Selective Serotonin Reuptake Inhibitors (SSRI’s), also known as antidepressants, are used by prescribing medical professionals to aid in emotional disturbances. The majority of patients getting prescriptions come from non-specialist prescribing medical professionals like their primary care physicians (PCP). A consultation with a PCP typically includes a review of medical ailments and if any reference is made to mood, depression, anxiety or mental related concerns a PCP will prescribe psychotherapy, a psychotropic medication, or both. Once a prescription has been given PCPs are recommended to continue treatment in all patients for at least six months after resolution of symptoms, and for at least two years in patients with high risk of recurrent depression (Middleton, Cameron & Reid, 2011).
Out of all the antidepressants available, two independent studies found that Zoloft and Lexapro are the most effective antidepressants with the least amount of side effects (White et al., 2010). In a similar study, psychiatrists and medical professionals were asked what antidepressant they would choose if they were clinically depressed. The answer was Zoloft as their number one choice, followed by Lexapro. The reasons for their choice were indicated by the importance of the efficacy and safety of the antidepressant (Chaudry et al., 2011).
Over the past several years, the use of SSRI medication has grown so much that it is now the third most prescribed medication in the United States. In fact, most prescribing medical professionals are PCPs without a psychiatric diagnoses. “Because of the growing demand in psychotropic medication like SSRI medication many scientists are hoping to gain a better understanding of the factors driving this national trend and to develop effective policy responses (Pies, p.37, 2012).”
Research has shown that PCPs are prescribing antidepressants to patients with poorly defined mental health conditions, though that is not the concern. The concern here is that there are patients that go untreated by their PCPs because these patients are undetected or misdiagnosed (Pies, 2012).
In speaking to two different physicians about the use of psychotropic drugs in their medical practice, I found two very different answers that indicated pro medication and pro therapy. One physician, Dr. Lynn, indicated that the best practice for her patients is to recommend psychotherapy first and if that fails to produce results or desired improvements, than psychotropic medication would be the last resort. Another physician, Dr. Gonzalez, preferred the psychotropic method for immediate relief of symptoms. In asking other medical professionals, there were many professionals that agreed with Dr. Lynn’s view and others who agreed with Dr. Gonzalez’s view of psychotropic method of prescribing. One physician said he believed that patients did not require psychotherapy because they can discuss any concerns with him while in consultation; I personally disagree with this physician because he only gives patients 15 minute consultations, if this physician had proper psychotherapy training and gave patients more than 45 minutes of face-to-face time on a weekly schedule, I would agree with him.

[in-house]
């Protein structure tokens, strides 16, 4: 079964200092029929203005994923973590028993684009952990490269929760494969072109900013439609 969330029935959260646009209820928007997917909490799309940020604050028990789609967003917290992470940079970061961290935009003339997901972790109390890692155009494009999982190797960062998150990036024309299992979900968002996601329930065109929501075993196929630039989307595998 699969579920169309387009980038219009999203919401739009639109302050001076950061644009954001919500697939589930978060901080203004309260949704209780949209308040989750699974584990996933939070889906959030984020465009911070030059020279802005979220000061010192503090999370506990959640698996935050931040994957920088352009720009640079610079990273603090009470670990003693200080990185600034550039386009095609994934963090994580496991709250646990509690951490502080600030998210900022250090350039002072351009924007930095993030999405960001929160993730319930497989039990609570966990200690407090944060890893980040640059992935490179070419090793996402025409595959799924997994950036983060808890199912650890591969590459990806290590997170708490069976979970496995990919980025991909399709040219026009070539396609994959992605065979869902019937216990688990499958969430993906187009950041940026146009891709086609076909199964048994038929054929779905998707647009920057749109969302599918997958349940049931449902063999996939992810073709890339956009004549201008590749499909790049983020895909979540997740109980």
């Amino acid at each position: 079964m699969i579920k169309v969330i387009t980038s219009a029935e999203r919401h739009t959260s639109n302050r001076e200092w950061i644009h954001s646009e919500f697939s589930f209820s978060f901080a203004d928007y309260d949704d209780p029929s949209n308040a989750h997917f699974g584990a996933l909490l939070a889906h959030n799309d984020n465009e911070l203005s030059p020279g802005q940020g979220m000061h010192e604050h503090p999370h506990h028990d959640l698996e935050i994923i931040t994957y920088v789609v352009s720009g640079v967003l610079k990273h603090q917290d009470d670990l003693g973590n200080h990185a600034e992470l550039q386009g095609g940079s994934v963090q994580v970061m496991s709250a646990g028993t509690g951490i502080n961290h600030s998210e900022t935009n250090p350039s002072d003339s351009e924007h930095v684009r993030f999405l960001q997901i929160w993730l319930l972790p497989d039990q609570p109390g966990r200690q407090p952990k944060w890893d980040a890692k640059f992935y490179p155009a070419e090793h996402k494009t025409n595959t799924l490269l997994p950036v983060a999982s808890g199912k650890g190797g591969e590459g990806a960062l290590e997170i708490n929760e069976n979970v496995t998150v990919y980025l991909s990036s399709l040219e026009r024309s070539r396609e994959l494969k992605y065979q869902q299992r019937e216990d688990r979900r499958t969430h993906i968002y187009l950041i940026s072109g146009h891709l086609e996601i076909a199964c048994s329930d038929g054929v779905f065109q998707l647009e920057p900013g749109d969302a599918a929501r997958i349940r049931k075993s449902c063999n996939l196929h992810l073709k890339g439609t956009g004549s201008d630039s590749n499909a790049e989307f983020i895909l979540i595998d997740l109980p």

When a personal friend wanted to terminate medication she didn’t think it would be any different than stopping an antibiotic prescription. The symptoms have been controlled and it was time to get off the medication. Her reason for stopping was an issue of dependence; she did not want to become dependent on any medication for the rest of her life, so she just stopped taking Celexa. Three days later she described the following symptoms, “I first started to get headaches, then I felt electric shocks in my head, it was the worst feeling I have ever felt! I was crying uncontrollably for no reason and I was very confused. I was overly emotional all day and especially at night. I was irritable, and I didn’t feel like myself for 7 days. I figured it was the lack of the medication and so I called my doctor and I was instructed to begin my 10mg dosage immediately after having been off for 7 days. I currently take my medication every other day and I feel fine. I wish my doctor would have explained the side effects of stopping cold turkey before I did that (personal communication, 2014).”